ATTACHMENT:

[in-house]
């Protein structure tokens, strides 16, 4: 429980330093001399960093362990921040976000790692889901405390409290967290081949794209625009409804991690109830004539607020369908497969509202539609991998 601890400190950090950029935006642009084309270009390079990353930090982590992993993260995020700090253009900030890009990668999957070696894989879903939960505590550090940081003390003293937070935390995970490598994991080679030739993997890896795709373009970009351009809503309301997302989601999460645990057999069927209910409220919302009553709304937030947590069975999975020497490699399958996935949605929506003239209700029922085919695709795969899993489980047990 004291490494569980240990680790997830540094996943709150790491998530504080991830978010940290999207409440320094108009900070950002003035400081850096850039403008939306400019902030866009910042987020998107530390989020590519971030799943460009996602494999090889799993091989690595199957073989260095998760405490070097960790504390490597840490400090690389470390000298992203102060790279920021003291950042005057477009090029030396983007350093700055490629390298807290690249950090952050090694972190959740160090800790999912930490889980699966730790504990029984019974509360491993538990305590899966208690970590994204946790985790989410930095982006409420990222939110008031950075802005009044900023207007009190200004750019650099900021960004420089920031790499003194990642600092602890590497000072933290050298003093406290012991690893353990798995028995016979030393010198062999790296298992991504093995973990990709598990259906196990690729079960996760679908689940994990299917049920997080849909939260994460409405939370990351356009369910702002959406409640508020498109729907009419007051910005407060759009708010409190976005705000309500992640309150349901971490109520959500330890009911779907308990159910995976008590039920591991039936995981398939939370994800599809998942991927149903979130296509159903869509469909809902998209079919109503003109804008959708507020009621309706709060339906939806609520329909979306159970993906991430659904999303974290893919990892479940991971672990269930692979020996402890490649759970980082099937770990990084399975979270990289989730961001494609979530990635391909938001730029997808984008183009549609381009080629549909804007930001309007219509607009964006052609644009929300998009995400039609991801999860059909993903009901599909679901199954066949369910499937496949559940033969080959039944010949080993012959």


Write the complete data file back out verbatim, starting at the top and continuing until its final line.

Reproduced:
[in-house]
């Protein structure tokens, strides 16, 4: 429980330093001399960093362990921040976000790692889901405390409290967290081949794209625009409804991690109830004539607020369908497969509202539609991998 601890400190950090950029935006642009084309270009390079990353930090982590992993993260995020700090253009900030890009990668999957070696894989879903939960505590550090940081003390003293937070935390995970490598994991080679030739993997890896795709373009970009351009809503309301997302989601999460645990057999069927209910409220919302009553709304937030947590069975999975020497490699399958996935949605929506003239209700029922085919695709795969899993489980047990 004291490494569980240990680790997830540094996943709150790491998530504080991830978010940290999207409440320094108009900070950002003035400081850096850039403008939306400019902030866009910042987020998107530390989020590519971030799943460009996602494999090889799993091989690595199957073989260095998760405490070097960790504390490597840490400090690389470390000298992203102060790279920021003291950042005057477009090029030396983007350093700055490629390298807290690249950090952050090694972190959740160090800790999912930490889980699966730790504990029984019974509360491993538990305590899966208690970590994204946790985790989410930095982006409420990222939110008031950075802005009044900023207007009190200004750019650099900021960004420089920031790499003194990642600092602890590497000072933290050298003093406290012991690893353990798995028995016979030393010198062999790296298992991504093995973990990709598990259906196990690729079960996760679908689940994990299917049920997080849909939260994460409405939370990351356009369910702002959406409640508020498109729907009419007051910005407060759009708010409190976005705000309500992640309150349901971490109520959500330890009911779907308990159910995976008590039920591991039936995981398939939370994800599809998942991927149903979130296509159903869509469909809902998209079919109503003109804008959708507020009621309706709060339906939806609520329909979306159970993906991430659904999303974290893919990892479940991971672990269930692979020996402890490649759970980082099937770990990084399975979270990289989730961001494609979530990635391909938001730029997808984008183009549609381009080629549909804007930001309007219509607009964006052609644009929300998009995400039609991801999860059909993903009901599909679901199954066949369910499937496949559940033969080959039944010949080993012959």